Most enrollees need help. It's a complicated process. The King County bureaucrats are the experts on that front, but they do not see themselves as the spokespeople for the communities they target. They want those groups to speak for themselves. Their faith in civic, church, and ethnic leaders to convey their message comes with dollar signs. Last year, King County received $1.6 million in federal grants to enroll its uninsured population. It gave $1.3 million of that money to its community partners.

County executives are aware that the highly structured cultural rituals of some of their target groups require a carefully tailored outreach. When health officials approach the Purepecha American Indian tribe about health coverage, for instance, they know they must address the men first, who will then invite the women to join in if they like the message. The Purepecha's native language also cannot be written down, so Purepecha leaders have worked with the county to come up with written enrollment manuals that mostly use pictures.

Pie's rhetoric echoes that of a civil-rights activist rather than a regulatory specialist. "Do you feel like health care reform is an equity issue? Absolutely, it has to be an equity issue," she recently told health care journalists at a conference on Obamacare enrollment. "I believe it's our responsibility to reduce disparities. Period."

Nothing irritates Pie more than public-private partnerships that dissolve as soon as the money runs out, as it inevitably does. She is already planning for what King County can do when the federal government scales back its funding for Obamacare enrollment as the number of covered people in the region grows. Uninsured people will still need to be identified and covered. Pie believes that serious partnerships with the community leaders who will accomplish that goal require a long-term commitment from her staff that can't be dependent on onetime government grants.

King County's partners know Pie personally. Her enrollment expertise is in evidence at every local health fair and community gathering in a diverse county. They can find her every first Friday of the month at regular forums where public health officials update and train community leaders on the latest developments on Medicaid or Washington's Basic Health plan.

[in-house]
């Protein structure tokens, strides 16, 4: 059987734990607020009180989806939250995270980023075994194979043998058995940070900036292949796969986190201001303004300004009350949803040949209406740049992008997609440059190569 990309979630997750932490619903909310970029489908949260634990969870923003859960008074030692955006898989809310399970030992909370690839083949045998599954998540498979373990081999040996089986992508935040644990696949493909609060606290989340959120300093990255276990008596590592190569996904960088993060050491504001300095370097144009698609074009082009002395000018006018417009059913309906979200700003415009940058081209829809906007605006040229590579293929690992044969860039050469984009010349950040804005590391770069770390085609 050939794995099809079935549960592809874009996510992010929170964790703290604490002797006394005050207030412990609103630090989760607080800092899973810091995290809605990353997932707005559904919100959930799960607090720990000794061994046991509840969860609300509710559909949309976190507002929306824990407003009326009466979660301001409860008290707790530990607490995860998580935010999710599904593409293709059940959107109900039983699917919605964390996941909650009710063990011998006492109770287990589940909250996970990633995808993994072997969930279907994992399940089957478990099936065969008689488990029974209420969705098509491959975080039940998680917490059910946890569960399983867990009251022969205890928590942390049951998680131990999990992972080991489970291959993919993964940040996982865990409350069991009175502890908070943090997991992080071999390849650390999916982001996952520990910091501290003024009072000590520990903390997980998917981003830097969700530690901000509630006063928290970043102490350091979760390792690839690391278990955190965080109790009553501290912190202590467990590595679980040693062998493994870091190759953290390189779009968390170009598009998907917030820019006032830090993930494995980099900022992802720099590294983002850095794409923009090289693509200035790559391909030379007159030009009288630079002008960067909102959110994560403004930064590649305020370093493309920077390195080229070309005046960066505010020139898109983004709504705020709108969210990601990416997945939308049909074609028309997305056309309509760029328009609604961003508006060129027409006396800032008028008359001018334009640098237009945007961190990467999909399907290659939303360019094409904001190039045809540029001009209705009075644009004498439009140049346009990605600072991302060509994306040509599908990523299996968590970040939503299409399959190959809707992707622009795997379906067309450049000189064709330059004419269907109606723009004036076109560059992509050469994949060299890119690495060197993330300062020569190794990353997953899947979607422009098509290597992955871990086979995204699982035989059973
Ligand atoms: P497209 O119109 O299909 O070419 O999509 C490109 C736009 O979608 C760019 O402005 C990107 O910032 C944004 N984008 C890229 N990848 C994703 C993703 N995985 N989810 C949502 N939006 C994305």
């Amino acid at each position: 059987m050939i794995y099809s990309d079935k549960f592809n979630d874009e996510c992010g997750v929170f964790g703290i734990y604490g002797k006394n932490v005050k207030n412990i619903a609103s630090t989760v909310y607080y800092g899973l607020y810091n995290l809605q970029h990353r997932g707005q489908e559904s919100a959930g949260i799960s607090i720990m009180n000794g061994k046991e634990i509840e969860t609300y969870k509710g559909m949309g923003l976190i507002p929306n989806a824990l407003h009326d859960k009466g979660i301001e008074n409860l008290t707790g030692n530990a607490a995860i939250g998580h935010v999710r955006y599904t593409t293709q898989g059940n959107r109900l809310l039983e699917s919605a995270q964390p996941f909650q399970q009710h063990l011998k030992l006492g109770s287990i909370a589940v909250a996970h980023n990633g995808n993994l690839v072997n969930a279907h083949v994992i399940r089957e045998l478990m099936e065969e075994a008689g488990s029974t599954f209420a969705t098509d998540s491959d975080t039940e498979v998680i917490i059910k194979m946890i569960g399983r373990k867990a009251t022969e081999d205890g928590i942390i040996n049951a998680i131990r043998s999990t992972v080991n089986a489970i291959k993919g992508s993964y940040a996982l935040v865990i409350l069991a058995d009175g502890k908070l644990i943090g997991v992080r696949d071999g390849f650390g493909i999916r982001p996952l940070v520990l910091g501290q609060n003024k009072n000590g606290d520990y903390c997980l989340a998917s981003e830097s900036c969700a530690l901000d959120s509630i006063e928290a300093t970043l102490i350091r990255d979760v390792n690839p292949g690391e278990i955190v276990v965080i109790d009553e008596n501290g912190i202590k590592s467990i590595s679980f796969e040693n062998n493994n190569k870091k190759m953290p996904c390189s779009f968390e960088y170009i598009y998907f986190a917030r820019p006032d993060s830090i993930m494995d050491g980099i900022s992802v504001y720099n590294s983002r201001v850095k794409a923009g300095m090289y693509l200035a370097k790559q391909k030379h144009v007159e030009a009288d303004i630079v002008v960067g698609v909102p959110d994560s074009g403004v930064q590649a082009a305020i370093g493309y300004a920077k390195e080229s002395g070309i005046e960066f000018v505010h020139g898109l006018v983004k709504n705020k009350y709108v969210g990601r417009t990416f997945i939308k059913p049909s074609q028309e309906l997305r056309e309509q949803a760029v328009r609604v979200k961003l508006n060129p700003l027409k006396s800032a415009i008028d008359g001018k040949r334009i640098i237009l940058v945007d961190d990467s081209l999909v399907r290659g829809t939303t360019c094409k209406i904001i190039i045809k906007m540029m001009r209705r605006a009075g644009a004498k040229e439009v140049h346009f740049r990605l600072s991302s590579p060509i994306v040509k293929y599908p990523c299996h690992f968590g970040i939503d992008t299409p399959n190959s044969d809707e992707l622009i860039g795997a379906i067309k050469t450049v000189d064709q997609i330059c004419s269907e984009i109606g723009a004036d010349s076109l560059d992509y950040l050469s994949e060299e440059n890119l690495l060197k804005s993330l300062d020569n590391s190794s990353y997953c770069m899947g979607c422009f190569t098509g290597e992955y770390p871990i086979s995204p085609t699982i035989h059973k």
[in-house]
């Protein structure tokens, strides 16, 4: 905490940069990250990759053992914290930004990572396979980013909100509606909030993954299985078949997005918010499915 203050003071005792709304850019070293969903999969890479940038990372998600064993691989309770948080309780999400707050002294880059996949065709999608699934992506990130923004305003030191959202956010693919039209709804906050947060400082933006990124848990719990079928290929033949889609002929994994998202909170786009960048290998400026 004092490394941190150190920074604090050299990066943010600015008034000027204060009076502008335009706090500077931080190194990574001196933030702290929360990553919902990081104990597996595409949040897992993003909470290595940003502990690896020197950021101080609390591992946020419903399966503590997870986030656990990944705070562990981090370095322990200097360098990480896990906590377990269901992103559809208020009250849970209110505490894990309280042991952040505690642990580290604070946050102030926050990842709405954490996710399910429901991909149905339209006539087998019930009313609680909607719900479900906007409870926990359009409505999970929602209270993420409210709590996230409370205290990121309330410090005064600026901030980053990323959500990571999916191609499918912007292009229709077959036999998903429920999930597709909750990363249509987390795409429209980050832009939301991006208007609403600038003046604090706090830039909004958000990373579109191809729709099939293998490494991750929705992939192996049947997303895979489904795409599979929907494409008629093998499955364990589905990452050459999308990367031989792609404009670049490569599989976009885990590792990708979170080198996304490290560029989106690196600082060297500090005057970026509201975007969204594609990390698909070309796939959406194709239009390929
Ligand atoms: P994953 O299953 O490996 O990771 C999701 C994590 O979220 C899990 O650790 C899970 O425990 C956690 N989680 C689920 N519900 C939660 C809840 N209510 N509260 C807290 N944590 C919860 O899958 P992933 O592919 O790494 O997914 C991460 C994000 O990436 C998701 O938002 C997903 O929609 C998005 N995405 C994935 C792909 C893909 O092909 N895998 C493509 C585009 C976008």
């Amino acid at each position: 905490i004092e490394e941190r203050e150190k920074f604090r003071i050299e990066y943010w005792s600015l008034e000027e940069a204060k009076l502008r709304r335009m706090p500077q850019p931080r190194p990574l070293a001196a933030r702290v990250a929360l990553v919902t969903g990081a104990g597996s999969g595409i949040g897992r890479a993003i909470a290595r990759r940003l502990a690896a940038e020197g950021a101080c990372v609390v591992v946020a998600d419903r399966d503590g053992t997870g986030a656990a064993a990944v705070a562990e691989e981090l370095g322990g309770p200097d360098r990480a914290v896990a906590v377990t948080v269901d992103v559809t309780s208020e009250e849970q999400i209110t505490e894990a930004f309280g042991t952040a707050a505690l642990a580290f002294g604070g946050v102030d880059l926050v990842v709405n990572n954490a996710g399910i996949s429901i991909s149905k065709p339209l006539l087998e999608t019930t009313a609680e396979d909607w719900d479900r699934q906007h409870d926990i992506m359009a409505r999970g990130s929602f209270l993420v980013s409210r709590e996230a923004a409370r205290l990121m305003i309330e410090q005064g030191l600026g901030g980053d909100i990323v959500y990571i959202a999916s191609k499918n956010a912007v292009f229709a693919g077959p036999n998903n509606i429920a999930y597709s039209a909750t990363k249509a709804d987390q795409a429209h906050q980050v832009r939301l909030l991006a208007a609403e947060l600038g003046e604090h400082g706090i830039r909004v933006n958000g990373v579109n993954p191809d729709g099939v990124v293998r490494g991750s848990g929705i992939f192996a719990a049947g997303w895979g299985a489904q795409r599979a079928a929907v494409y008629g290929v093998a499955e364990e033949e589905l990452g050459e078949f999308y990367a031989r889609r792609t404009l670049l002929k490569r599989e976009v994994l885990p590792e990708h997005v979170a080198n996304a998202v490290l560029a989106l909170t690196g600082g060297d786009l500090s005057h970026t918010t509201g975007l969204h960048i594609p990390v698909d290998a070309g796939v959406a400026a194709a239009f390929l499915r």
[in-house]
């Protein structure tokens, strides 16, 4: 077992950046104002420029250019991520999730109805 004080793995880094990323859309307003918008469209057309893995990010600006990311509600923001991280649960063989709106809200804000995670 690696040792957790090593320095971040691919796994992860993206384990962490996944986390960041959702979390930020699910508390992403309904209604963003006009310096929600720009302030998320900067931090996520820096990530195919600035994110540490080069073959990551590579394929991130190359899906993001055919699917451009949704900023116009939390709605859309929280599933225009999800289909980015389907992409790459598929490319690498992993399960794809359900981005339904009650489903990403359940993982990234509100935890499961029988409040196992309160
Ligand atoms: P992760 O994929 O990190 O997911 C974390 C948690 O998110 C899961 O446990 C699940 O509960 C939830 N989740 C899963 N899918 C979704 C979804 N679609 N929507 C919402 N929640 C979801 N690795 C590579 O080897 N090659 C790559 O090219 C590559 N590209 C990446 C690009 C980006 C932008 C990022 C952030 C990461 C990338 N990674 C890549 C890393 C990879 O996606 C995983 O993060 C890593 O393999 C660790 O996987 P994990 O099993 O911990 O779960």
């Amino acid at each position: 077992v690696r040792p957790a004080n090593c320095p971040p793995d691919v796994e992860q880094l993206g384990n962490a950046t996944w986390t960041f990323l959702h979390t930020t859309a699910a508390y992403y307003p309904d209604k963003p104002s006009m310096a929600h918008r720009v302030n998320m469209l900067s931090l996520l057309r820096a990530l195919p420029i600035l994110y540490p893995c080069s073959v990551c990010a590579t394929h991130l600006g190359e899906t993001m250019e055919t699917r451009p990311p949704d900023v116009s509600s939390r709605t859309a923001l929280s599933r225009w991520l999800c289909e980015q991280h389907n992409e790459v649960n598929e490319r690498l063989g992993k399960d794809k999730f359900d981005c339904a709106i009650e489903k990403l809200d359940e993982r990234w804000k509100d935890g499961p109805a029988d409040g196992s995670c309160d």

First Friday Forums are also the hub of King County's enrollment operation. This is where Pie and her staff solve problems and ask questions about who is being left out. If a homeless advocate says some pharmacies are charging young people on Medicaid for birth control, Pie makes sure the state's provider corrects that problem. When the state's buggy enrollment website was directing enrollees to contact the overwhelmed statewide call center, Pie asked the state to allow her staff to override error messages so they could complete enrollments in one sitting. "They did it. They approved it. My staff knows how to clear it. That technical barrier, we take it away," she says.

With a solid reputation as problem solvers, King County health officials have become embedded in broader nongovernment efforts to provide health care to a whole series of disparate populations. Cierra Sisters offers mammograms and diabetes screenings and blood pressure readings, essential for women of color. Gay City offers HIV and sexually transmitted disease screenings, necessary for gay men. At events sponsored by those community leaders, Pie and her crew have been there to help attendees sign up for insurance in a place where they feel comfortable and willing to ask questions.

"To enroll them in a safe place, a place where there's other health activities that are going on, was very powerful and empowering to the community," Hempstead says.

When health care becomes a synchronized effort between government and community alike, it transcends politics and familial affiliations. Everyone is on the same team. The goal is to get people covered. And also to beat the Cowboys.